At that point some of the people of Jerusalem began to ask, “Isn’t this the man they are trying to kill? Here he is, speaking publicly, and they are not saying a word to him. Have the authorities really concluded that he is the Christ? But we know where this man is from; when the Christ comes, no one will know where he is from” …
On hearing his words, some of the people said, “Surely this man is the Prophet.”
Others said, “He is the Christ.”
Still others asked, “How can the Christ come from Galilee? Does not the Scripture say that the Christ will come from David’s family and from Bethlehem, the town where David lived?” (verses 25-27, 40-42)
John is brilliant in laying out this record of Jesus’ interaction with the unbelieving skeptics of Jerusalem. Just shortly before this, the crowd had reacted scornfully to Jesus’ assertion that they were trying to kill him. “’You are demon-possessed,’ the crowd answered. ‘Who is trying to kill you?’” (verse 20). Here, in our present passage (just five verses later), John records other voices in Jerusalem saying exactly the opposite: “Isn’t this the man they are trying to kill?” (verse 25). John doesn’t comment on the contradiction. He simply lays out both statements side by side. In so doing, Jesus’ clear analysis of the situation is confirmed.
The irony intensifies as the people debate Messiah’s origin. John gives us both sides of the debate, but separates them with a dozen or so verses. It’s only as you put both sides together that you see the irony.
The people in verse 27 argue that no one knows where Messiah comes from, which therefore excludes Jesus from the running, because they think they know his birthplace. Jesus himself doesn’t dispute their claim. It’s only later (verses 41-42) that John tells us they’re completely wrong in their supposed knowledge.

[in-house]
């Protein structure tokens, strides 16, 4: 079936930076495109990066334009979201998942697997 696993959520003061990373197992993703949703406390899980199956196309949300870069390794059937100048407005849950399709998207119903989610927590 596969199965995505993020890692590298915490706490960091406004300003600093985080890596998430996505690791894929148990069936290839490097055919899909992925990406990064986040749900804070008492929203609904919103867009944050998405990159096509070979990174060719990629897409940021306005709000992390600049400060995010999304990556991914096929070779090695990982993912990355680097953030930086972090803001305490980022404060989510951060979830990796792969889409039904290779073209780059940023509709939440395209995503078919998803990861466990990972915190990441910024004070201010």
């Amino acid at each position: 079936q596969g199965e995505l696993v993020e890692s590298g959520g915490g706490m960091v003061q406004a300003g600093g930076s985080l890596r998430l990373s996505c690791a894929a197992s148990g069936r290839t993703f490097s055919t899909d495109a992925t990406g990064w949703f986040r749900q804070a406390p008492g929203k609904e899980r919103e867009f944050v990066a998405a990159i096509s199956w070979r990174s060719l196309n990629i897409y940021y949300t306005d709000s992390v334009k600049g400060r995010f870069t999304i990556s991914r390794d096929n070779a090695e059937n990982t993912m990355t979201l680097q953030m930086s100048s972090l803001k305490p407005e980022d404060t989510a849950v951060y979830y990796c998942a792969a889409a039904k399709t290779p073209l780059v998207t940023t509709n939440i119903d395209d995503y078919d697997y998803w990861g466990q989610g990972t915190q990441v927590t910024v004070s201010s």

It’s in those later verses that the other side of the debate is raised. These “others” claim that the Scripture clearly states that Messiah will be from the royal line of King David, being born in Bethlehem. They conclude that Jesus, therefore, cannot be the Christ because they assert that he was born in Galilee, nowhere near Bethlehem.
We, the readers, knowing the account from the other Gospels, catch John’s winking irony. He’s brilliant. Nowhere in his Gospel does he give any details of Jesus’ birthplace or his lineage. Yet he knows all of it was common knowledge from the combined Gospel records. He knows, as do we, that Jesus traced his ancestry back to David himself. Further, he knows that as a result of Roman census law, Joseph and Mary had been forced to travel from Galilee to Bethlehem, right at the time of Jesus’ birth. John knows. So do we. But John doesn’t bring it up. He just lets that silent knowledge illuminate our understanding as we listen to the people of Jerusalem, debating back and forth, stumbling in the dark. Brilliant.
In the process, the revelation is clear. He’s from David’s family. His birthplace was Bethlehem. Jesus is Messiah. There is no doubt.
Lord Jesus, I have no doubt. I receive you as Lord and Christ. Praise your name.
Praise: Reflect on Jesus’ lineage. Reflect on his birthplace. Add in all the other signs that make clear he is Messiah. Take time. Give thanks. Praise him for the fullness of who he is. Pledge your devotion again.